Hearse


Hearse
Recorded in many spelling forms including Hearse, Hearsey, Hersee, Herce, Heers, and even Irce, this unusual surname is believed to be of French origin. If so it is locational from a place called "Herci", thought to have been in Normandy; although the actual place has not been positively identified, and as such was introduced into England after the Norman Invasion of 1066. Locational surnames were developed when former inhabitants of a place moved to another area, and were best identified by the name of their birthplace. Spelling being at best erratic and local accents and dialects very thick, soon lead the the development of "sounds like" spellings. In this case there are many early recordings and examples taken from surviving rolls, charters and registers of the medival period and later include William Hiers who married Jane White at St Dunstans in the East, Stepney, on April 25th 1661, Hender Hearse, who was married at Sunbury on Thames on April 23rd 1663, Henry Hersee who married Ann Jackson on September 30th 1768 at St. James church, Westminster, and Richard Irce, whose daughter Catherine was christened at Holborn Lying in Hospital, on February 24th 1774. The first recorded spelling of the family name is shown to be that of Richard de Hercy. This was dated 1273, in the "Hundred Rolls" of the county of Norfolk, during the reign of King Edward 1st, 1272 - 1307. Throughout the centuries, surnames in every country have continued to "develop," often leading to astonishing variants of the original spelling.

Surnames reference. 2013.

Look at other dictionaries:

  • Hearse — (h[ e]rs), n. [See {Herse}.] 1. A framework of wood or metal placed over the coffin or tomb of a deceased person, and covered with a pall; also, a temporary canopy bearing wax lights and set up in a church, under which the coffin was placed… …   The Collaborative International Dictionary of English

  • Hearse — Hearse, v. t. To inclose in a hearse; to entomb. [Obs.] Would she were hearsed at my foot. Shak. [1913 Webster] …   The Collaborative International Dictionary of English

  • Hearse — (h[ e]rs), n. [Etymol. uncertain.] A hind in the second year of its age. [Eng.] Wright. [1913 Webster] …   The Collaborative International Dictionary of English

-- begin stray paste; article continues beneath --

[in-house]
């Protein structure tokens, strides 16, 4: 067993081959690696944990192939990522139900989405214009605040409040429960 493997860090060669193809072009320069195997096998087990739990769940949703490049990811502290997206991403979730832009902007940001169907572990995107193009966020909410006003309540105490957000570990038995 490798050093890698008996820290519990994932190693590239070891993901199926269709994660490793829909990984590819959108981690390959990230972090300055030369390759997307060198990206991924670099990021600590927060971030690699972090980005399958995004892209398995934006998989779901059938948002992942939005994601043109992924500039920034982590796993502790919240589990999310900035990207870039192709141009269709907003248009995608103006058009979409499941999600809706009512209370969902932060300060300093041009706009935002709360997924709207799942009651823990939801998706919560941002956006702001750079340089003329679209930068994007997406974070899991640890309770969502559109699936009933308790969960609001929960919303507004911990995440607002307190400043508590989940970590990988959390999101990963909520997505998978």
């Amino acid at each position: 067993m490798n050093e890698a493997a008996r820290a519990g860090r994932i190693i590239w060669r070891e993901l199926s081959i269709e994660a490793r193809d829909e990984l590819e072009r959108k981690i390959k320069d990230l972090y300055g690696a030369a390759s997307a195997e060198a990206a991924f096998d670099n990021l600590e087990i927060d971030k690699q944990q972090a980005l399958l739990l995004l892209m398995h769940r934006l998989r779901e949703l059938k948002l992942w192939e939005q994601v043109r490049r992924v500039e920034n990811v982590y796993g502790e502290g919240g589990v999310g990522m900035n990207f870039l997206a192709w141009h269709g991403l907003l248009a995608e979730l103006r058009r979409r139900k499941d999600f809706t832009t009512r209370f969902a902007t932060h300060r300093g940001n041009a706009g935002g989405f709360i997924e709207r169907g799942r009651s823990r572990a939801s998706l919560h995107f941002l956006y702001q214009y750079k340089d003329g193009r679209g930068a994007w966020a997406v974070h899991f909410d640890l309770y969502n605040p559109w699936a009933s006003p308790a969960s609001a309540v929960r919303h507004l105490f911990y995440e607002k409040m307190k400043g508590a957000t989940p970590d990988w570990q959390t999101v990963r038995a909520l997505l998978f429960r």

• Hearse — Allgemeine Informationen Genre(s) Melodic Death Metal, Death ’n’ Roll Gründung 2001 Website …   Deutsch Wikipedia

  • hearse — [hə:s US hə:rs] n [Date: 1200 1300; : Old French; Origin: herce frame for holding candles, farm tool for breaking up soil , from Latin hirpex] a large car used to carry a dead body in a ↑coffin at a funeral …   Dictionary of contemporary English

  • hearse — [ hɜrs ] noun count a large car used for carrying a dead person in a COFFIN …   Usage of the words and phrases in modern English

  • hearse — (n.) c.1300 (late 13c. in Anglo Latin), flat framework for candles, hung over a coffin, from O.Fr. herce long rake, harrow, from M.L. hercia, from L. hirpicem (nom. hirpex) harrow, from Oscan hirpus wolf, supposedly in allusion to its teeth. Or… …   Etymology dictionary

  • hearse — ► NOUN ▪ a vehicle for conveying the coffin at a funeral. ORIGIN originally denoting a latticework canopy placed over the coffin of an important person in church: from Old French herce harrow, frame , from Latin hirpex rake …   English terms dictionary

  • hearse — [hʉrs] n. [ME herce < OFr, a harrow, grated portcullis < L hirpex, a large rake with iron teeth < dial (Sabine) irpus, wolf (hence, lit., wolf tooth device)] 1. an automobile or carriage, used in a funeral for carrying the corpse 2. a) a …   English World dictionary

  • Hearse — For the extreme metal band, see Hearse (band) A hearse is a funeral vehicle, a conveyance for the coffin from e.g. a church to a cemetery, a similar burial site, or a crematorium. In the funeral trade, they are often called funeral… …   Wikipedia

  • hearse — [hə:s] noun a vehicle for conveying the coffin at a funeral. Word History The modern meaning of the word hearse is far removed from that of its ancient roots. It derives ultimately from a word in an extinct language of southern Italy, signifying… …   English new terms dictionary


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